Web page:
Eladia Ciprian, an 80-year-old patient at St. Barnabas Rehabilitation and Continuing Care Center, will not have her case dismissed for the center’s failure to correctly diagnose and treat a hematoma in her right bicep. A Bronx County Supreme Court judge decided not to dismiss the case after the center claimed she made no proof of the nursing home’s neglect or deprivation of her rights.
Rather than bringing a medical malpractice suit against the center, Ms. Ciprian filed a claim under Public Health Law § 2801-d. The law allows a private right of action based on the willful deprivation of certain rights of patients by nursing homes and other residential facilities. The rights of the statute protect a patient’s right to appropriate medical care, to be informed of their medical condition, and to have private communications with physicians or lawyers. Under the statute, the burden of proof is placed on the defendant to show that they did not deprive the patient of any of the previously stated rights. The shift of the burden provides a greater advantage to a patient under the statute than a medical malpractice suit, which places the burden on the plaintiff.
Ms. Ciprian states that, after having an amputation in her right leg, phlebotomists drew blood from her right arm for 12 straight days to see how the amputation was progressing. The staff of the center stated that Ms. Ciprian’s records did not show that multiple blood draws were ordered during the time. The complaint alleges that the neglect of the staff in providing adequate records led to the development of the hematoma. Furthermore, the staff’s records following the blood draws fail to show any documentation of the hematoma’s emergence. While remaining in the center’s care, Ms. Ciprian was admitted to the emergency room to evacuate the 800-milliliter hematoma to avoid amputation of her arm.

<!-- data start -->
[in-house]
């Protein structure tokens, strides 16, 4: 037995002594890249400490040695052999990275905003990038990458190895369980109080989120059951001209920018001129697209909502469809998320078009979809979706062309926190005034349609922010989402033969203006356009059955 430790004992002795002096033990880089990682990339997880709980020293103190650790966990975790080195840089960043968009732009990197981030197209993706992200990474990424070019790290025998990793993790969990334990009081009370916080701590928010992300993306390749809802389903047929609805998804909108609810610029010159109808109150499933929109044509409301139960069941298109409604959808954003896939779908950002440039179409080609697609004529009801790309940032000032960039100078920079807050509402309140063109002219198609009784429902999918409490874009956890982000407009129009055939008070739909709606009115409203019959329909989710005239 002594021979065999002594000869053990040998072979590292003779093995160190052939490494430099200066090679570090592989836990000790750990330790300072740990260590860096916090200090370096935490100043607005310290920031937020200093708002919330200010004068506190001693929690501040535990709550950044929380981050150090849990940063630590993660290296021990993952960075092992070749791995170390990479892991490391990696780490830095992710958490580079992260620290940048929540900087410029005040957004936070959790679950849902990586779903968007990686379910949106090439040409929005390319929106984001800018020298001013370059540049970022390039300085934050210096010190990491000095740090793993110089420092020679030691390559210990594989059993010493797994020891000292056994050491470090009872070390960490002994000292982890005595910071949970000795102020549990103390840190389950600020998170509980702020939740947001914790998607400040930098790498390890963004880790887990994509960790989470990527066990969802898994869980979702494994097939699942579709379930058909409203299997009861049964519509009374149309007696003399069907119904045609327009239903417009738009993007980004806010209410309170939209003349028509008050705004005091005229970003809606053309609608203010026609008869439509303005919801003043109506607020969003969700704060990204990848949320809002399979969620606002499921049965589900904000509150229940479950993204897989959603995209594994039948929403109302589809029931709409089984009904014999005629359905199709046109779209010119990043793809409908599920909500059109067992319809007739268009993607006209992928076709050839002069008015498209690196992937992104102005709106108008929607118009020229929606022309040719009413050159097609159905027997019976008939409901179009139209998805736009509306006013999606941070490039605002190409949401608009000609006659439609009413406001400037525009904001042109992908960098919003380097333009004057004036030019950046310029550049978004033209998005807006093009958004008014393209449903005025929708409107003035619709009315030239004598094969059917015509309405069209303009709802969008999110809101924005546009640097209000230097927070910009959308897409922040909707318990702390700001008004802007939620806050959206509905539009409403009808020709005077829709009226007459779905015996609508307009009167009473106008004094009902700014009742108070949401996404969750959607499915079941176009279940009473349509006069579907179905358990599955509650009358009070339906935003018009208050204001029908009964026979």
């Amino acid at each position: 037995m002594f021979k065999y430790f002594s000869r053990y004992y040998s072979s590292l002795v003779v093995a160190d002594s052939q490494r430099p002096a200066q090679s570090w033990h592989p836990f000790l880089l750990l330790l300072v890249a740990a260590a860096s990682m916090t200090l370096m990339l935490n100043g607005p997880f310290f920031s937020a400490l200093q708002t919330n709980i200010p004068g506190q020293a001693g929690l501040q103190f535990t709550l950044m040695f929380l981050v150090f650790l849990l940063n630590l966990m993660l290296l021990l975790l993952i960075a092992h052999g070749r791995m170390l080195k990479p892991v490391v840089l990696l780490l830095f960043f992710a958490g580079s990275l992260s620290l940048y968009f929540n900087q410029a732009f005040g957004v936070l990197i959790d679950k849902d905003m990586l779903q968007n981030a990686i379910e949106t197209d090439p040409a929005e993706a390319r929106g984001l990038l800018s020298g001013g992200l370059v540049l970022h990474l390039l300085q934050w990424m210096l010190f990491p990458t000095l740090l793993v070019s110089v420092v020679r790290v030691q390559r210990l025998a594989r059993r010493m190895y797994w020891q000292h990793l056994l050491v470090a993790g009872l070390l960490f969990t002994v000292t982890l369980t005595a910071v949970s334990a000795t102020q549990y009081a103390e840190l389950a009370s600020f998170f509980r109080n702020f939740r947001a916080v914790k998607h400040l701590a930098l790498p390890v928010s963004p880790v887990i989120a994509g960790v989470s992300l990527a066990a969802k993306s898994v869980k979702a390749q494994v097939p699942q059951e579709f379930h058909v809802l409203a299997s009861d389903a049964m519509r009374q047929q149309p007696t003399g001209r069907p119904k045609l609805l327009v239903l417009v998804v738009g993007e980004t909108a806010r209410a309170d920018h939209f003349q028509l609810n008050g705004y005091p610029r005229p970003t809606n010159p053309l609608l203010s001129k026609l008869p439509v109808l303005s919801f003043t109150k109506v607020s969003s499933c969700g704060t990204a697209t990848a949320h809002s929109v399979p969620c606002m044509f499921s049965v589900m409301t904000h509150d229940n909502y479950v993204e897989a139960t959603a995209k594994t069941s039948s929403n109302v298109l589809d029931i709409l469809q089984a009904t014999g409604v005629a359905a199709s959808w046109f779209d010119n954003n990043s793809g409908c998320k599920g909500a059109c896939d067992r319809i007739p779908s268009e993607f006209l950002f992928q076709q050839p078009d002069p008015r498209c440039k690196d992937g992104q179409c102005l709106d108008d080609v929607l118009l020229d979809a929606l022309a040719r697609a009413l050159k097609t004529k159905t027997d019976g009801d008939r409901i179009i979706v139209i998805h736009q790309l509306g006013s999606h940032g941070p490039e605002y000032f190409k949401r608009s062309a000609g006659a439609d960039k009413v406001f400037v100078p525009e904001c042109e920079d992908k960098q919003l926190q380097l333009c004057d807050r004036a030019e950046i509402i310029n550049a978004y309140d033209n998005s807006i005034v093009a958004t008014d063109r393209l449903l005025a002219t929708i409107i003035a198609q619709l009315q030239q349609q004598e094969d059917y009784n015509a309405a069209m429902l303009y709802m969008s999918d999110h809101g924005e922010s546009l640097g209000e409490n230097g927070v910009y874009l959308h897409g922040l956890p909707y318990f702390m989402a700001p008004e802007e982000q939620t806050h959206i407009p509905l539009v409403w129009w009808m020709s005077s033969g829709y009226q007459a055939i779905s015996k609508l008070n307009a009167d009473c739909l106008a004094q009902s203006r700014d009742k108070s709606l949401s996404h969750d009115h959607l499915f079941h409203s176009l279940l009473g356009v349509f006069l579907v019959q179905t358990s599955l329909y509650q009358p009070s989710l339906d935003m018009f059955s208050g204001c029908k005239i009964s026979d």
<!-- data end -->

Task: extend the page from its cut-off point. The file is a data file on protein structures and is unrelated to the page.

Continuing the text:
In reviewing the motion to dismiss, the court disagreed with the center’s argument and stated that there are triable issues as to whether Ms. Ciprian was properly treated. The court noted that the trial will go forward to answer the question of whether the center deprived Ms. Ciprian of any private right or benefit. If Ms. Ciprian is successful in proving her claim at trial, the statute allows for compensatory damages of no less than 25 percent of the daily rate the patient was paying to be in the facility, in addition to legal fees.
Taking proper care of the disabled and elderly in our society who depend on us is of the utmost importance. If you have questions about the care of a disabled or elderly loved one, contact an experienced New York elder law attorney who can help. For more information, contact Hobson-Williams, P.C. at (718) 210-4744 for the quality representation that you deserve.